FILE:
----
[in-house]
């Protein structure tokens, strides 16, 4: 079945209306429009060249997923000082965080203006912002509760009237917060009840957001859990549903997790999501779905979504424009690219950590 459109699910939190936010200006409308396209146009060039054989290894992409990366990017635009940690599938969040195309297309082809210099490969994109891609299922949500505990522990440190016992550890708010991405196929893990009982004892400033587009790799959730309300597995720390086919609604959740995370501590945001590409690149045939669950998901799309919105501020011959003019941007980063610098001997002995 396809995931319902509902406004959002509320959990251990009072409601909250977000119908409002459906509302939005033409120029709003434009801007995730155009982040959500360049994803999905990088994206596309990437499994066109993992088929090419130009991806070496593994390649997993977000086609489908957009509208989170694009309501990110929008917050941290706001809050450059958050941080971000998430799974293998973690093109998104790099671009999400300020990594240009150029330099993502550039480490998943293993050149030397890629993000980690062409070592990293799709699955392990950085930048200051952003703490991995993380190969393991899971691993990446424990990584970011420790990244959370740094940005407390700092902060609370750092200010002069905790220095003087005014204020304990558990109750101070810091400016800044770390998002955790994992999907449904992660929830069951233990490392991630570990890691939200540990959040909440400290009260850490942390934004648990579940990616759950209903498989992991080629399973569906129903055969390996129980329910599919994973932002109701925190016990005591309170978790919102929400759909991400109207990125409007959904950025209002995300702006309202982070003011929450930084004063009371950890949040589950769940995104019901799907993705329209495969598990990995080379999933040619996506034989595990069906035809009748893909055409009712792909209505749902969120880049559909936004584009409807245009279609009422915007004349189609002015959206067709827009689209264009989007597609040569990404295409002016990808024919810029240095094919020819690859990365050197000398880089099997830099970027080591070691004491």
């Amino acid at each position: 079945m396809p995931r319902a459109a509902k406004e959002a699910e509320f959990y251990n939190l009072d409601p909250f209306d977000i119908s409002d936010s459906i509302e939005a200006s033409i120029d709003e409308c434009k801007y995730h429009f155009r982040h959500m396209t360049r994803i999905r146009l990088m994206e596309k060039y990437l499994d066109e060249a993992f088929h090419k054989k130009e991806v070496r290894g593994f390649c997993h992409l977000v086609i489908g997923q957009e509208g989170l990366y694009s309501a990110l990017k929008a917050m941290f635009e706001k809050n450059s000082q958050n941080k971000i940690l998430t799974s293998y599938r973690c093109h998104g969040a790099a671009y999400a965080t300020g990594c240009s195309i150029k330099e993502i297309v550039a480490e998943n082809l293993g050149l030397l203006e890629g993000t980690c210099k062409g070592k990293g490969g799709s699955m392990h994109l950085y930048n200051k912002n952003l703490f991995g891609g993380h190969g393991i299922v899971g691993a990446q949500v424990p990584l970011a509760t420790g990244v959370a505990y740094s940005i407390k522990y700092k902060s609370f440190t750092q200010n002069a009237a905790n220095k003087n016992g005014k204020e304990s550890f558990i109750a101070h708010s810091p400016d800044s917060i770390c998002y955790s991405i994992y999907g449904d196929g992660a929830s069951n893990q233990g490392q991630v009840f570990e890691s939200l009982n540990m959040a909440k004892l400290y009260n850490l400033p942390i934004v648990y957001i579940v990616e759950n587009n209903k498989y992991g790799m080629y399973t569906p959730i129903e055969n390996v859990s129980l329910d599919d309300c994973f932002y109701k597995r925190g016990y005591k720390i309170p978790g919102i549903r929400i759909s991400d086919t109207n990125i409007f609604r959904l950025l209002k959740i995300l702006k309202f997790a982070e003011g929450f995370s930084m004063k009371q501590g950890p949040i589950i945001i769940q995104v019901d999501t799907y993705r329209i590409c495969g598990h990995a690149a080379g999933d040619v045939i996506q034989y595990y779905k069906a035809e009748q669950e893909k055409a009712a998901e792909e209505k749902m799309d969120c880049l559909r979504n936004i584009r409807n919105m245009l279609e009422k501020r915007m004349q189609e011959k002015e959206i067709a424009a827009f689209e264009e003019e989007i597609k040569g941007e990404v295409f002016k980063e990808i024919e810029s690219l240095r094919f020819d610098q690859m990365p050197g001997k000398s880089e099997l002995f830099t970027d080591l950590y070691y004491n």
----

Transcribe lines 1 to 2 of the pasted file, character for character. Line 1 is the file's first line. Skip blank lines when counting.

[in-house]
């Protein structure tokens, strides 16, 4: 079945209306429009060249997923000082965080203006912002509760009237917060009840957001859990549903997790999501779905979504424009690219950590 459109699910939190936010200006409308396209146009060039054989290894992409990366990017635009940690599938969040195309297309082809210099490969994109891609299922949500505990522990440190016992550890708010991405196929893990009982004892400033587009790799959730309300597995720390086919609604959740995370501590945001590409690149045939669950998901799309919105501020011959003019941007980063610098001997002995 396809995931319902509902406004959002509320959990251990009072409601909250977000119908409002459906509302939005033409120029709003434009801007995730155009982040959500360049994803999905990088994206596309990437499994066109993992088929090419130009991806070496593994390649997993977000086609489908957009509208989170694009309501990110929008917050941290706001809050450059958050941080971000998430799974293998973690093109998104790099671009999400300020990594240009150029330099993502550039480490998943293993050149030397890629993000980690062409070592990293799709699955392990950085930048200051952003703490991995993380190969393991899971691993990446424990990584970011420790990244959370740094940005407390700092902060609370750092200010002069905790220095003087005014204020304990558990109750101070810091400016800044770390998002955790994992999907449904992660929830069951233990490392991630570990890691939200540990959040909440400290009260850490942390934004648990579940990616759950209903498989992991080629399973569906129903055969390996129980329910599919994973932002109701925190016990005591309170978790919102929400759909991400109207990125409007959904950025209002995300702006309202982070003011929450930084004063009371950890949040589950769940995104019901799907993705329209495969598990990995080379999933040619996506034989595990069906035809009748893909055409009712792909209505749902969120880049559909936004584009409807245009279609009422915007004349189609002015959206067709827009689209264009989007597609040569990404295409002016990808024919810029240095094919020819690859990365050197000398880089099997830099970027080591070691004491």